Sunday, November 08, 2009


My first semester of my first year of seminary I took Introduction to Homiletics, just like every other first-year student. I assumed that the professor would provide the class with marvelous insights into preaching, a dazzling array of resources, and at least one formula for crafting the perfect sermon. What we really got was a semester of stories about preaching, but no clear guidelines on how one might go about doing it well. Each week we turned in a sermon outline, and each week we turned in a critique of the week's chapel service, but feedback was minimal.

In fact, it was only about a week into the semester that the professor, may he rest in peace, called upon the first victim, er, preacher. And I made the mistake of being the first person to offer feedback-positive feedback, I might add--on the victim's sermon. "OK, Red, let's hear you next week. Psalm 51." I almost threw up. I went home and called my aunt, also a Methodist pastor, and asked her what she did the first time she had to preach in class.

"I dropped the class," she said.


I decided not to react so hastily, wrote what I thought was a passable sermon, and tried not to puke in my shoes as the day grew closer. My dorm-mates dutifully gathered in my room the night before to listen and provide feedback, and I was on my way.

As I delivered my sermon in class, my legs nearly buckled under me and my hands were drenched with sweat. I'd always had nearly paralyzing performance anxiety, and such symptoms were detrimental to a piano performance. But the beauty of that day was that I realized I could be literally shaking all over with fear and it would have little to no effect on my sermon delivery. It was horrifying, but survivable.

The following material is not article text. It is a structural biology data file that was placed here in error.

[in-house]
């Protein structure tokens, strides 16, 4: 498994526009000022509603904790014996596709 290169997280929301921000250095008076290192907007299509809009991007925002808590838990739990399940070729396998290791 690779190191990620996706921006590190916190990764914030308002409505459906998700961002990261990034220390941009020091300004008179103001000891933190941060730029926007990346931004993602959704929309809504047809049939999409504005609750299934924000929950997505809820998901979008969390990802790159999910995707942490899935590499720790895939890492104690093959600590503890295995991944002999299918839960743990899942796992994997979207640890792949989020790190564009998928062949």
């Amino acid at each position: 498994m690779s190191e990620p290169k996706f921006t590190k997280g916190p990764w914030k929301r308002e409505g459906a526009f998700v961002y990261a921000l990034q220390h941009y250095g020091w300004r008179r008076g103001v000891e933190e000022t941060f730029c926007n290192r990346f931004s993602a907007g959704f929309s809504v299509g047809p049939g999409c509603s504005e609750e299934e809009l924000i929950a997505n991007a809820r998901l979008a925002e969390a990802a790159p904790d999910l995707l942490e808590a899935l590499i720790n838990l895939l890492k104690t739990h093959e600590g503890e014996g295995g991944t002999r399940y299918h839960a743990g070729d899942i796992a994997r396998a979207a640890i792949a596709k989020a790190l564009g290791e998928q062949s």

Despite the fact that we had very little professorial guidance in the class, I heard some of the best sermons I've ever heard during that semester: Yahweh's defeat of Baal, Jacob wrestling with an angel, mothers who incorporated their children's wisdom into their sermons, people whom I never considered particularly wise at all sharing insights that made my jaw drop. Good sermons that to this day inspire me to draw everything I can from the text. My peers were my teachers, a gift for which I am always thankful.

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